White House Press Secretary Defends Trump’s Bogus Allegations of Voter Fraud

Sean Spicer sows more misinformation about the voter fraud myth.

Susan Walsh/AP

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White House Press Secretary Sean Spicer on Tuesday defended President Donald Trump’s false assertion that millions of people voted illegally in the November elections. Spicer repeatedly affirmed that Trump has long held this view, but he could not cite any credible evidence for the belief. Instead, he named a study that does not back up the president’s claims.

“The president does believe that,” Spicer said in response to a question about illegal voting. “I think he’s stated his concerns of voter fraud and people voting illegally during the campaign. And he continues to maintain that belief based on studies and evidence that people have presented to him.”

Asked for specific evidence, Spicer replied, “I think the president has believed that for a while based on studies and information he has.”

This response spurred more questions from reporters throughout the briefing. NPR’s Mara Liasson grilled Spicer on whether Trump will pursue an investigation. “If 3 to 5 million people voted illegally, that is a scandal of astronomical proportions,” she said. “I’m asking you, why not investigate something that is the biggest scandal in American electoral history?” Other reporters asked similar follow-up questions, but Spicer said there are currently no plans for an investigation.

Spicer did cite as evidence a 2008 Pew Research Center report that he said supported Trump’s claim. But it quickly became clear that this was false.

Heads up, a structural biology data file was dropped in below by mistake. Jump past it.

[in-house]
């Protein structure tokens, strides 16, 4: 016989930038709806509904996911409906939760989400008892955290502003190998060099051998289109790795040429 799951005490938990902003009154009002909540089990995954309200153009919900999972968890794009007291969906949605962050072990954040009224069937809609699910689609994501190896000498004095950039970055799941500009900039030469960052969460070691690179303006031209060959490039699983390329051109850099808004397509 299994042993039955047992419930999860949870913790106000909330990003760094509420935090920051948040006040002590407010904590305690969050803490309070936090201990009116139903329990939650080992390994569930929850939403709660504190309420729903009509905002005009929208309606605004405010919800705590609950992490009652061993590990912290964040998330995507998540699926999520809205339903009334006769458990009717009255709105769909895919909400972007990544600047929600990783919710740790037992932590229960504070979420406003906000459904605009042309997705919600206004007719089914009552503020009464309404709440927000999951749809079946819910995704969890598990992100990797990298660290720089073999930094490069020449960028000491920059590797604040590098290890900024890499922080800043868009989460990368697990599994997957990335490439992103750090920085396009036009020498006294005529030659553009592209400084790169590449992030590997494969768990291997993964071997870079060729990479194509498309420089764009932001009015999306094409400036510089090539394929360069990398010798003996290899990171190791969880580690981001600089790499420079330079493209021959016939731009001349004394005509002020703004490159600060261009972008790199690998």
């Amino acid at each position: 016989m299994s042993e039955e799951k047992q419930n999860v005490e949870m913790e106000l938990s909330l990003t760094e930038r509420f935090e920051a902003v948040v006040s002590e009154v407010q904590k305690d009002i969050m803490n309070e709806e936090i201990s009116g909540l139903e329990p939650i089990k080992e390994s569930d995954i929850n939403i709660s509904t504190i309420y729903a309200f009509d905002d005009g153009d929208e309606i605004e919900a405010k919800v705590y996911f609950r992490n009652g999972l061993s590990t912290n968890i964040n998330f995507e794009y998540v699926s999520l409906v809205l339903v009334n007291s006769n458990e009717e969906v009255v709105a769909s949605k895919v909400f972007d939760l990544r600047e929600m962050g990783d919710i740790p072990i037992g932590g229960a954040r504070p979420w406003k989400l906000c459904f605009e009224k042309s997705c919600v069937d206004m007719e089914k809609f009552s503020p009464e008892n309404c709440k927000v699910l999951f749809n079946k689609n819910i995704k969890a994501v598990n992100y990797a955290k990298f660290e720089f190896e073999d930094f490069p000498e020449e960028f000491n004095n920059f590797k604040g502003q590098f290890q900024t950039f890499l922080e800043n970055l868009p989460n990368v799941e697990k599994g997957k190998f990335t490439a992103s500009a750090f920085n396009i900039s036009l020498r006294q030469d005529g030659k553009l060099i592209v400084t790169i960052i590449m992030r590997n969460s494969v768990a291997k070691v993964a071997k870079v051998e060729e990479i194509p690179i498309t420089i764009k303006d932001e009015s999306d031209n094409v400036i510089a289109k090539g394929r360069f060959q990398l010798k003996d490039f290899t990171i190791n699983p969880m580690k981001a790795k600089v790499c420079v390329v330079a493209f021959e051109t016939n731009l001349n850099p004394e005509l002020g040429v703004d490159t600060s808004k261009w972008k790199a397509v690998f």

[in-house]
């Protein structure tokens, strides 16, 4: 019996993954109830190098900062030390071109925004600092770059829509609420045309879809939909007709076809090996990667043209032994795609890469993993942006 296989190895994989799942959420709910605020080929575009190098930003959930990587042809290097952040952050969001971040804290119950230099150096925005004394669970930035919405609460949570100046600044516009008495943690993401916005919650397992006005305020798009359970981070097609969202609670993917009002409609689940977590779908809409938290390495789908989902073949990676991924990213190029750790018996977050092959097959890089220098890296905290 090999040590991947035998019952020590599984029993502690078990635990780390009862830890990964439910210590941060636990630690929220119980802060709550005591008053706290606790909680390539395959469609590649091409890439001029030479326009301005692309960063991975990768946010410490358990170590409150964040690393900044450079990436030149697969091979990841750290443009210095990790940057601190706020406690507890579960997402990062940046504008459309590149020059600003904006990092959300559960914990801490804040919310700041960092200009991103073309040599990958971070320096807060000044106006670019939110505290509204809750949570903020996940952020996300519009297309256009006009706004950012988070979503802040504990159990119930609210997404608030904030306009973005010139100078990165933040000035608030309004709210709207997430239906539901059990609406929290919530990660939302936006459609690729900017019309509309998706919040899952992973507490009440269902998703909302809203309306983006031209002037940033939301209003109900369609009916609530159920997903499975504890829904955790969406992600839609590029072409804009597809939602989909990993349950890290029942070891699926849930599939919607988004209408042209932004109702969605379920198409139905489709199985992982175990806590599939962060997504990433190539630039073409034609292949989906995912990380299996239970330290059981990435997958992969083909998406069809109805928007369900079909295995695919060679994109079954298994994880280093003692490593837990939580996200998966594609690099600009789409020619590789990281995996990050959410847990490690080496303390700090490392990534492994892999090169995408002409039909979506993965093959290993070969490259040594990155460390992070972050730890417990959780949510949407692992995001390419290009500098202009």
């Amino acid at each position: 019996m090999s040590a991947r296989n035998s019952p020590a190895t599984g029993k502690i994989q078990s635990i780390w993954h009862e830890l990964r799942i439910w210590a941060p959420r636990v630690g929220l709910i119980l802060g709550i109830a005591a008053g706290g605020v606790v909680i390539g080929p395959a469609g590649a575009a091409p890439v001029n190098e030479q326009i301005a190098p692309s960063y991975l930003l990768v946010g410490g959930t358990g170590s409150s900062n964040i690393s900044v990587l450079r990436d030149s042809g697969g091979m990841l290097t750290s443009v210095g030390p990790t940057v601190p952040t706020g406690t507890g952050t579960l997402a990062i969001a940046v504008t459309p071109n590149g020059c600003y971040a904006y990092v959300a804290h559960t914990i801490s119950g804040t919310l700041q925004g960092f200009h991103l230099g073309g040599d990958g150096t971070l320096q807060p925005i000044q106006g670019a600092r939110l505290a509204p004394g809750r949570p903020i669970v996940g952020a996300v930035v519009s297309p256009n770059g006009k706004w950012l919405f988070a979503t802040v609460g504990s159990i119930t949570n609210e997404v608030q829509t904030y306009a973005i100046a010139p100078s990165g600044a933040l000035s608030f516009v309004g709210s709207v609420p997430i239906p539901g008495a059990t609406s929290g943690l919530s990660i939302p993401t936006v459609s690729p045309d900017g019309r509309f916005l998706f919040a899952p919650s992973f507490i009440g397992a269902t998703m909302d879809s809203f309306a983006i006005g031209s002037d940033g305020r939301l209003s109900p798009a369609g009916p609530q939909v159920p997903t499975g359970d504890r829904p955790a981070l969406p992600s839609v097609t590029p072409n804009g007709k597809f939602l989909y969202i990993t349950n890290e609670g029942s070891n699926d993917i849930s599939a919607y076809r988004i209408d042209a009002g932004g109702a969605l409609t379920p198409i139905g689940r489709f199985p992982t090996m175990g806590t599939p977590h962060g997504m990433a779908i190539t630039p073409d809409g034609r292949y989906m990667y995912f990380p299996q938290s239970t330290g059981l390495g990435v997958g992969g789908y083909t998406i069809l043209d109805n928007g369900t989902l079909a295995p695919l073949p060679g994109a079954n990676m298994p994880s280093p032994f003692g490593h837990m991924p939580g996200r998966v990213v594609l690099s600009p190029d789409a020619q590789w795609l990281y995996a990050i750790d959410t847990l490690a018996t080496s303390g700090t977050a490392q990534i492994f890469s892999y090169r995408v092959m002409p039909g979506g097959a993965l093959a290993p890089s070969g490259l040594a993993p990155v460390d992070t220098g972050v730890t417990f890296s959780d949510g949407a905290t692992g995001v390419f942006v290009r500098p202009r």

Members of the media also quickly impugned Spicer’s honesty over the exchange.

Spicer’s integrity was already on the line after he gave a series of false statements on Saturday regarding the size of the audience at Trump’s inauguration and then defended those statements in his first full press conference on Monday.

After the election, Trump tweeted that he would have won the popular vote “if you deduct the millions of people who voted illegally.” On Monday, in a meeting with congressional leaders from both parties, Trump reportedly spent the first 10 minutes claiming again that 3 to 5 million “illegals” had voted. But on Tuesday, Spicer assured the press that Trump is “very comfortable with his win.” Trump, Spicer continued, received the most electoral votes of any Republican president since Ronald Reagan. Again, that’s not right: George H. W. Bush got more in 1988.

 

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SIX TRUTHS

Reclaiming power from those who abuse it often starts with telling the truth. And in "This Is How Authoritarians Get Defeated," MoJo's Monika Bauerlein unpacks six truths to remember during the homestretch of an election where democracy, truth, and decency are on the line.

Truth #1: The chaos is the point.

Truth #2: Team Reality is bigger than it seems.

Truth #3: Facebook owns this.

Truth #4: When we go to work, we're in the fight.

Truth #5: It's about minority rule.

Truth #6: The only thing that can save us is…us.

Please take a moment to see how all these truths add up, because what happens in the weeks and months ahead will reverberate for at least a generation and we better be prepared.

And if you think journalism like Mother Jones'—that calls it like it is, that will never acquiesce to power, that looks where others don't—can help guide us through this historic, high-stakes moment, and you're able to right now, please help us reach our $350,000 goal by October 31 with a donation today. It's all hands on deck for democracy.

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